MHCII-independent CD4+ T cells protect injured CNS neurons via IL-4. - The Journal of clinical investigation
A body of experimental evidence suggests that T cells mediate neuroprotection following CNS injury; however, the antigen specificity of these T cells and how they mediate neuroprotection are unknown. Here, we have provided evidence that T cell-mediated neuroprotection after CNS injury can occur independently of major histocompatibility class II (MHCII) signaling to T cell receptors (TCRs). Using two murine models of CNS injury, we determined that damage-associated molecular mediators that originate from injured CNS tissue induce a population of neuroprotective, IL-4-producing T cells in an antigen-independent fashion. Compared with wild-type mice, IL-4-deficient animals had decreased functional recovery following CNS injury; however, transfer of CD4+ T cells from wild-type mice, but not from IL-4-deficient mice, enhanced neuronal survival. Using a culture-based system, we determined that T cell-derived IL-4 protects and induces recovery of injured neurons by activation of neuronal IL-4 receptors, which potentiated neurotrophin signaling via the AKT and MAPK pathways. Together, these findings demonstrate that damage-associated molecules from the injured CNS induce a neuroprotective T cell response that is independent of MHCII/TCR interactions and is MyD88 dependent. Moreover, our results indicate that IL-4 mediates neuroprotection and recovery of the injured CNS and suggest that strategies to enhance IL-4-producing CD4+ T cells have potential to attenuate axonal damage in the course of CNS injury in trauma, inflammation, or neurodegeneration.
CetZ tubulin-like proteins control archaeal cell shape. - Nature
Tubulin is a major component of the eukaryotic cytoskeleton, controlling cell shape, structure and dynamics, whereas its bacterial homologue FtsZ establishes the cytokinetic ring that constricts during cell division. How such different roles of tubulin and FtsZ evolved is unknown. Studying Archaea may provide clues as these organisms share characteristics with Eukarya and Bacteria. Here we report the structure and function of proteins from a distinct family related to tubulin and FtsZ, named CetZ, which co-exists with FtsZ in many archaea. CetZ X-ray crystal structures showed the FtsZ/tubulin superfamily fold, and one crystal form contained sheets of protofilaments, suggesting a structural role. However, inactivation of CetZ proteins in Haloferax volcanii did not affect cell division. Instead, CetZ1 was required for differentiation of the irregular plate-shaped cells into a rod-shaped cell type that was essential for normal swimming motility. CetZ1 formed dynamic cytoskeletal structures in vivo, relating to its capacity to remodel the cell envelope and direct rod formation. CetZ2 was also implicated in H. volcanii cell shape control. Our findings expand the known roles of the FtsZ/tubulin superfamily to include archaeal cell shape dynamics, suggesting that a cytoskeletal role might predate eukaryotic cell evolution, and they support the premise that a major function of the microbial rod shape is to facilitate swimming.
Suvorexant in Patients with Insomnia: Results from Two 3-Month Randomized Controlled Clinical Trials. - Biological psychiatry
Suvorexant is an orexin receptor antagonist for treatment of insomnia. We report results from two pivotal phase 3 trials.Two randomized, double-blind, placebo-controlled, parallel-group, 3-month trials in nonelderly (18-64 years) and elderly (≥65 years) patients with insomnia. Suvorexant doses of 40/30 mg (nonelderly/elderly) and 20/15 mg (nonelderly/elderly) were evaluated. The primary focus was 40/30 mg, with fewer patients randomized to 20/15 mg. There was an optional 3-month double-blind extension in trial 1. Each trial included a 1-week, randomized, double-blind run-out after double-blind treatment to assess withdrawal/rebound. Efficacy was assessed at week 1, month 1, and month 3 by patient-reported subjective total sleep time and time to sleep onset and in a subset of patients at night 1, month 1, and month 3 by polysomnography end points of wakefulness after persistent sleep onset and latency to onset of persistent sleep (LPS). One thousand twenty-one patients were randomized in trial 1 and 1019 patients in trial 2.Suvorexant 40/30 mg was superior to placebo on all subjective and polysomnography end points at night 1/week 1, month 1, and month 3 in both trials, except for LPS at month 3 in trial 2. Suvorexant 20/15 mg was superior to placebo on subjective total sleep time and wakefulness after persistent sleep onset at night 1/week 1, month 1, and month 3 in both trials and at most individual time points for subjective time to sleep onset and LPS in each trial. Both doses of suvorexant were generally well tolerated, with <5% of patients discontinuing due to adverse events over 3 months. The results did not suggest the emergence of marked rebound or withdrawal signs or symptoms when suvorexant was discontinued.Suvorexant improved sleep onset and maintenance over 3 months of nightly treatment and was generally safe and well tolerated.Copyright © 2014 Society of Biological Psychiatry. Published by Elsevier Inc. All rights reserved.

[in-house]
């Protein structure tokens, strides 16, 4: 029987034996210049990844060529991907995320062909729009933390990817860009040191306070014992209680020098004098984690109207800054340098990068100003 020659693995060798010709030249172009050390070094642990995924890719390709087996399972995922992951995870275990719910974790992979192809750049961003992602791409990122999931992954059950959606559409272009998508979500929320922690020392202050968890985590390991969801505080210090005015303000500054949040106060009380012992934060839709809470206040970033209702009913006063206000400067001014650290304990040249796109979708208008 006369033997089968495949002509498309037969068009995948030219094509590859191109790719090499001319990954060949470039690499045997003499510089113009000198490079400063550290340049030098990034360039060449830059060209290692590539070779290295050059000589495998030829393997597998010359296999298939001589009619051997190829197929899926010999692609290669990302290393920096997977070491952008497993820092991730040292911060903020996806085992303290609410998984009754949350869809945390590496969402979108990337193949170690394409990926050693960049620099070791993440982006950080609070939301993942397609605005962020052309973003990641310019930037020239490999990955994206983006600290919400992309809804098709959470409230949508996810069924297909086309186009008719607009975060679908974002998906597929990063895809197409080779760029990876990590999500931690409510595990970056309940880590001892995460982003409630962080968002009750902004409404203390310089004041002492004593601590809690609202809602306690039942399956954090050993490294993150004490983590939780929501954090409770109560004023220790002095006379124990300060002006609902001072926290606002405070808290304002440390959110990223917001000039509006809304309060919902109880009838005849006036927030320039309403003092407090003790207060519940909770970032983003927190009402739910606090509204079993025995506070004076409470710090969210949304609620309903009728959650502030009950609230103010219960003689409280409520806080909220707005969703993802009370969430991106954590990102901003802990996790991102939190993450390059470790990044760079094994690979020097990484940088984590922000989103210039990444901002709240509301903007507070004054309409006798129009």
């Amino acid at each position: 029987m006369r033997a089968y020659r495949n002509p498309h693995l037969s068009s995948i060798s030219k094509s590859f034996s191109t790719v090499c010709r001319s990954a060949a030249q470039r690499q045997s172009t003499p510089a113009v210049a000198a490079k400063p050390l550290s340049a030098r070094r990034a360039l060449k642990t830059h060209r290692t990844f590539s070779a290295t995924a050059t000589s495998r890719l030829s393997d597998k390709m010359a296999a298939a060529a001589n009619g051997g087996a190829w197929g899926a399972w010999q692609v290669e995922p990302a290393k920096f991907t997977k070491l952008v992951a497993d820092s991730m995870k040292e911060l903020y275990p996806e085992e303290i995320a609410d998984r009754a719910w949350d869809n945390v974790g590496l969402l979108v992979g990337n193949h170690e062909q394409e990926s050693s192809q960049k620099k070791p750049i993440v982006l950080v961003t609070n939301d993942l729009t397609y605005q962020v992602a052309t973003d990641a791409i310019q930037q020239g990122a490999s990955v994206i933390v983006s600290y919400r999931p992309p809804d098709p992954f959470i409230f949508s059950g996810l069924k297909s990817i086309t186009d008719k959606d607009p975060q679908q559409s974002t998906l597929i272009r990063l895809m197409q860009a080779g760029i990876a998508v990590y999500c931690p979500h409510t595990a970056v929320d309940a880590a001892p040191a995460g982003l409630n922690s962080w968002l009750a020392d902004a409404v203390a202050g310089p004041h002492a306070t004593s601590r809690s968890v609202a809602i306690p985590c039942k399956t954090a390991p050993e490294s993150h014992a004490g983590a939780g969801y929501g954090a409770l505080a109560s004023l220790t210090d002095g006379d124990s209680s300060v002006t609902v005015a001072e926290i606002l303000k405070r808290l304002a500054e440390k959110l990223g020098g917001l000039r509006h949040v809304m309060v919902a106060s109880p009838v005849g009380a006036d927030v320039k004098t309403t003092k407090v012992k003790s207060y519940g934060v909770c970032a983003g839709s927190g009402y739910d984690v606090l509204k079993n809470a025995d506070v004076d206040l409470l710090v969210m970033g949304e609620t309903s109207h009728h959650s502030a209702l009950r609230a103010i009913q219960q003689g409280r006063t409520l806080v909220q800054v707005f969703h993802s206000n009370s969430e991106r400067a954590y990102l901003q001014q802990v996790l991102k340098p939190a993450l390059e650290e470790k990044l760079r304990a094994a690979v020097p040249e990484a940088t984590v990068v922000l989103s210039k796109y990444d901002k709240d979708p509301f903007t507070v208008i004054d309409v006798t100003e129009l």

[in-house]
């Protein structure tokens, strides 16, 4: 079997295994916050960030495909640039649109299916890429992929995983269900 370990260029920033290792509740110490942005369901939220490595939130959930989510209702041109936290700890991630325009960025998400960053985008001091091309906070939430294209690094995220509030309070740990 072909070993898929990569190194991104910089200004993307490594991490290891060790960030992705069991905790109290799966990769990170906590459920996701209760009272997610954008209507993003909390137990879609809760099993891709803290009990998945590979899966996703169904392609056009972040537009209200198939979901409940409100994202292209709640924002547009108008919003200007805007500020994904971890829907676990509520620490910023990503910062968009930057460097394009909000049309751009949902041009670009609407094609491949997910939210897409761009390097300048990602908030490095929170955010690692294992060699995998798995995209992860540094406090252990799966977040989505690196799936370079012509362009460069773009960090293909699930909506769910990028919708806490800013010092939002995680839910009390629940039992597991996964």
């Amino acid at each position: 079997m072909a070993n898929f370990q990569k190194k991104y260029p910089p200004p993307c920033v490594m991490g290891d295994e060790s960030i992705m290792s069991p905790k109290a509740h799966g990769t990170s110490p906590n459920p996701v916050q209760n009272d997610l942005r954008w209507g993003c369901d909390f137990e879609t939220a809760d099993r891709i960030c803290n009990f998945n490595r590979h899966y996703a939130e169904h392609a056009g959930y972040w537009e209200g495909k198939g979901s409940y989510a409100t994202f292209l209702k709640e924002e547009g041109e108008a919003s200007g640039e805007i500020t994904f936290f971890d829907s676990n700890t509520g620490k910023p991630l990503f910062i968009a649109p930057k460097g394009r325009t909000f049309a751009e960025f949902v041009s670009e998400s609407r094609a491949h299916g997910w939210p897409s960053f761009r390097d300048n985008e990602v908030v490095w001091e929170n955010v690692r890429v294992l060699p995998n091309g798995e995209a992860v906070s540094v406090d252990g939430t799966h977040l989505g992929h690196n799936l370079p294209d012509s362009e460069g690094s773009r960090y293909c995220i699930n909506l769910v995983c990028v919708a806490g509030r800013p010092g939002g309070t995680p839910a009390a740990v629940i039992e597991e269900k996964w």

Map & Directions

300 Community Dr Manhasset, NY 11030
View Directions In Google Maps

Nearby Doctors

300 Community Dr
Manhasset, NY 11030
516 623-3090
300 Community Dr Dept Of Anesthesia
Manhasset, NY 11030
516 624-4887
300 Community Dr Department Of Radiology
Manhasset, NY 11030
516 624-4797
Nsuh-Dept Of Pathology 300 Community Drive
Manhasset, NY 11030
516 624-4192
300 Community Dr
Manhasset, NY 11030
516 624-4221
Nsuh Dept Of Medicine Division Of Gastroenterology 300 Community Drive
Manhasset, NY 11030
516 624-4281
400 Community Dr
Manhasset, NY 11030
516 623-3260
300 Community Dr 9 Tower, Dept Of Neurology
Manhasset, NY 11030
516 624-4300
1129 Northern Blvd
Manhasset, NY 11030
516 656-6077